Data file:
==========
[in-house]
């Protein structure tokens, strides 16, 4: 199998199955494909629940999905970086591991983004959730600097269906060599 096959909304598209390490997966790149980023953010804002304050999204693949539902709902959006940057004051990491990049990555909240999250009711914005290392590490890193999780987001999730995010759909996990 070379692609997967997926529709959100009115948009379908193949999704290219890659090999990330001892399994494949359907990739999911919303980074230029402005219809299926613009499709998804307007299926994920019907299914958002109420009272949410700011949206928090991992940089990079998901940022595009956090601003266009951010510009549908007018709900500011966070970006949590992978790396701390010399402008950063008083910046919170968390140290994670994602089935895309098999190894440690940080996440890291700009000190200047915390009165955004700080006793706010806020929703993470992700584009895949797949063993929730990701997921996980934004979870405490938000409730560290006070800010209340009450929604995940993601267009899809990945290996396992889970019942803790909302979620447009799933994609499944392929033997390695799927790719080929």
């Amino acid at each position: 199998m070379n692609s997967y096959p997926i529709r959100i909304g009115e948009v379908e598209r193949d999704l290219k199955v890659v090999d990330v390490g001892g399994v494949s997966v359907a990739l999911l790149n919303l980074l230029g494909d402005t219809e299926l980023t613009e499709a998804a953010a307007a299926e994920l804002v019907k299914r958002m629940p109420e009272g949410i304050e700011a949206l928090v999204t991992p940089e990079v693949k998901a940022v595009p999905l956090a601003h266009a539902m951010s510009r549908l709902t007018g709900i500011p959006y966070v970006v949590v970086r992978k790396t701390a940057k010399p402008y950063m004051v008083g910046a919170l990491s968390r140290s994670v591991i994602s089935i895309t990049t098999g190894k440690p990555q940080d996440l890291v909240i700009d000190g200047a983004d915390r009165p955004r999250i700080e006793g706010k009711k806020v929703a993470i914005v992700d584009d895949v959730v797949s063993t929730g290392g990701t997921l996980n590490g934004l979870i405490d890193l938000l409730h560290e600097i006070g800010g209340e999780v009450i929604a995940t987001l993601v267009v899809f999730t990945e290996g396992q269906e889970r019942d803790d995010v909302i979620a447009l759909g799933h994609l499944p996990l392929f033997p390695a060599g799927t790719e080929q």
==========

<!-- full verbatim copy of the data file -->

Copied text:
[in-house]
């Protein structure tokens, strides 16, 4: 199998199955494909629940999905970086591991983004959730600097269906060599 096959909304598209390490997966790149980023953010804002304050999204693949539902709902959006940057004051990491990049990555909240999250009711914005290392590490890193999780987001999730995010759909996990 070379692609997967997926529709959100009115948009379908193949999704290219890659090999990330001892399994494949359907990739999911919303980074230029402005219809299926613009499709998804307007299926994920019907299914958002109420009272949410700011949206928090991992940089990079998901940022595009956090601003266009951010510009549908007018709900500011966070970006949590992978790396701390010399402008950063008083910046919170968390140290994670994602089935895309098999190894440690940080996440890291700009000190200047915390009165955004700080006793706010806020929703993470992700584009895949797949063993929730990701997921996980934004979870405490938000409730560290006070800010209340009450929604995940993601267009899809990945290996396992889970019942803790909302979620447009799933994609499944392929033997390695799927790719080929």
């Amino acid at each position: 199998m070379n692609s997967y096959p997926i529709r959100i909304g009115e948009v379908e598209r193949d999704l290219k199955v890659v090999d990330v390490g001892g399994v494949s997966v359907a990739l999911l790149n919303l980074l230029g494909d402005t219809e299926l980023t613009e499709a998804a953010a307007a299926e994920l804002v019907k299914r958002m629940p109420e009272g949410i304050e700011a949206l928090v999204t991992p940089e990079v693949k998901a940022v595009p999905l956090a601003h266009a539902m951010s510009r549908l709902t007018g709900i500011p959006y966070v970006v949590v970086r992978k790396t701390a940057k010399p402008y950063m004051v008083g910046a919170l990491s968390r140290s994670v591991i994602s089935i895309t990049t098999g190894k440690p990555q940080d996440l890291v909240i700009d000190g200047a983004d915390r009165p955004r999250i700080e006793g706010k009711k806020v929703a993470i914005v992700d584009d895949v959730v797949s063993t929730g290392g990701t997921l996980n590490g934004l979870i405490d890193l938000l409730h560290e600097i006070g800010g209340e999780v009450i929604a995940t987001l993601v267009v899809f999730t990945e290996g396992q269906e889970r019942d803790d995010v909302i979620a447009l759909g799933h994609l499944p996990l392929f033997p390695a060599g799927t790719e080929q």